Lessons Learned from "The Waiting Room" - Why Emergency Physicians are in Such DemandOctober 24th, 2013 3 Min read Blog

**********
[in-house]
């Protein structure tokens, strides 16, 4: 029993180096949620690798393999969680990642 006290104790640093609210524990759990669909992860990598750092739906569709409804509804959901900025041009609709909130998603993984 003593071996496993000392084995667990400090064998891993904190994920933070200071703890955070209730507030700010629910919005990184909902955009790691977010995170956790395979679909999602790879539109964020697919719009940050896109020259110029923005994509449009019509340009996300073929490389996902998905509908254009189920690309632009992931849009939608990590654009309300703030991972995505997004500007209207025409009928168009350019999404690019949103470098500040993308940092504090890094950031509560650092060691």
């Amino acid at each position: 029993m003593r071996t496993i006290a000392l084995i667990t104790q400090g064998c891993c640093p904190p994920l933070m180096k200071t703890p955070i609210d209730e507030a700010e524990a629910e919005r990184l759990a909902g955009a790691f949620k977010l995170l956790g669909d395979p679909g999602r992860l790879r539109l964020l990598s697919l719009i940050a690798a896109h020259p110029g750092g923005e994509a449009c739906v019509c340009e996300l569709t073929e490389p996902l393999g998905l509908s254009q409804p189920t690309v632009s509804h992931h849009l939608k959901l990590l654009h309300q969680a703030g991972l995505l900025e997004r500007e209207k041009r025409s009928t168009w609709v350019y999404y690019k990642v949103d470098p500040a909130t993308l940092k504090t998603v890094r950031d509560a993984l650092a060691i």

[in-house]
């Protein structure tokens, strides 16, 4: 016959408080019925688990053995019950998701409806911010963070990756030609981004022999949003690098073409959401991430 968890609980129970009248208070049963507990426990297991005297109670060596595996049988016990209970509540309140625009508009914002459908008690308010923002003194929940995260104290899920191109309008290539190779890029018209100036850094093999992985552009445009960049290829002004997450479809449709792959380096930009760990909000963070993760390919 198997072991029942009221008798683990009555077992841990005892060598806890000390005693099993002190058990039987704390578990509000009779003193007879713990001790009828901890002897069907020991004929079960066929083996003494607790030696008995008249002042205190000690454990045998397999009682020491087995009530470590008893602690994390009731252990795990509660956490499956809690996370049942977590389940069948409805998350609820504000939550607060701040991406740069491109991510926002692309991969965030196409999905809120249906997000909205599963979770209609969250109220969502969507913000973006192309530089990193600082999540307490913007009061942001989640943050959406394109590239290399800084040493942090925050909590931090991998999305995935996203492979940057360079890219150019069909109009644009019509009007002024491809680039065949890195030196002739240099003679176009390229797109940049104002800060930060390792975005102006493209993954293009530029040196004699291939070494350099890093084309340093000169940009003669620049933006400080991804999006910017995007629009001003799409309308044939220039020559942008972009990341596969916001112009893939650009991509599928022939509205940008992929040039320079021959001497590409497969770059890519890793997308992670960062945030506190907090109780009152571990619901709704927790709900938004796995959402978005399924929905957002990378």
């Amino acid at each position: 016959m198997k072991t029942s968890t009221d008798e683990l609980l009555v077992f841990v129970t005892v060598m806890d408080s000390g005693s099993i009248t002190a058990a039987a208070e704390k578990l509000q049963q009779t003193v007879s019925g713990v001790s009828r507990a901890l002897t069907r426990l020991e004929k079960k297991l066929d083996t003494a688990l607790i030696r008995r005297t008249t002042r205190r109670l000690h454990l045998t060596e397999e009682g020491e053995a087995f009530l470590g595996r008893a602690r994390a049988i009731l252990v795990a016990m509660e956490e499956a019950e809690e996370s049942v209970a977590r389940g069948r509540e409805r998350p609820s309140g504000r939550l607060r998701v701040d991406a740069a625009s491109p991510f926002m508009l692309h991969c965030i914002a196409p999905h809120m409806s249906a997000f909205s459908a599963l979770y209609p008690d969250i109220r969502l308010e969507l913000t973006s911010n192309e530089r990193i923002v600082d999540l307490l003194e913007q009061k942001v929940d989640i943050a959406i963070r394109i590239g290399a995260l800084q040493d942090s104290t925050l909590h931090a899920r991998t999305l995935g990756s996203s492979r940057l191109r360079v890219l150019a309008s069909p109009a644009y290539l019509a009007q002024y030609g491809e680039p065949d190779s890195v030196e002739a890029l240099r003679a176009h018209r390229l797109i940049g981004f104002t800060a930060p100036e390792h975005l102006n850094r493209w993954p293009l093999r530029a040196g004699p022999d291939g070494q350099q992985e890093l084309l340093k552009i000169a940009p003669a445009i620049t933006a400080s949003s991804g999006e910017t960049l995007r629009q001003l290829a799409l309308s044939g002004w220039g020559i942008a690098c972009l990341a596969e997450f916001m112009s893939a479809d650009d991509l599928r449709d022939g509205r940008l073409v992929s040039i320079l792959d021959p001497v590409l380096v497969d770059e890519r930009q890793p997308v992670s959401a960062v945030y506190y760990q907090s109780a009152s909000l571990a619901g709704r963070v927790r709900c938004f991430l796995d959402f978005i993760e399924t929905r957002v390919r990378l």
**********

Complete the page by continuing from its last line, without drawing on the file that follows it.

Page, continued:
"The line starts over there," reads a sign at the front desk, the first indication of what's to come when you visit the emergency room (ER) at Highland Hospital in Oakland, California. In his documentary The Waiting Room, filmmaker Peter Nicks gives a behind-the-scenes look into a primary care facility that, unlike the neighboring private hospitals, can't turn away patients if they don't have health insurance. In an ideal world, a hospital ER would be set up to respond quickly to urgent medical needs such as cardiac arrest or a gunshot wound. But in our current healthcare system, the ER has become an entry point for patients without other access to medical care. The result is a constant backlog of desperate people in the waiting room. Watching this documentary gave me perspective on why emergency medicine (EM) physicians are among the highest-paid doctors. The staff physicians in the film are forced to wear many different hats, from performing life-saving surgeries to handling primary care procedures; from discharge management to grief counseling for families who lose a loved one on the operating table. Emergency medicine is also one of the most in-demand physician specialties for locum tenens staffing. I recall speaking to an ER director in southern California, who told me that his facility wouldn't be able to function properly without the help of locum tenens. Not only does his facility see locum tenens physicians as extra hands to help with fluctuating patient demand, but also as potential permanent employees. Seeing the doctors in action at Highland Hospital also made me think of the physicians who work assignments with CompHealth locum tenens. I once asked emergency physician Dr. Olabisi Jagun how she was making a difference as a locum tenens. She told me she helps patients who don't have anywhere else to go -- people who fall through the cracks. RELATED: Locum Tenens Emergency Medicine Doctor Interview It's apparent that public hospitals are doing everything they can'to fill these cracks, but as this documentary reveals, it still isn't enough. However, there is one bright spot in this film -- the team-based care involving physicians, nurses, social workers, and other members of the hospital staff. They work together to manage the long-term health of patients so they don't have to keep coming back to the ER. Until the United States can produce more EM doctors, locum tenens play a very important role in our healthcare delivery system because they further extend physician reach. The average emergency medicine locum tenens shift is three to five days. It's not unusual for physicians to work these shifts in addition to their permanent positions for extra income. It's also a great way for EM physicians nearing retirement to transition out of practice more slowly. If you are an EM physician interested in such an opportunity, visit the CompHealth job board to view the latest emergency medicine jobs.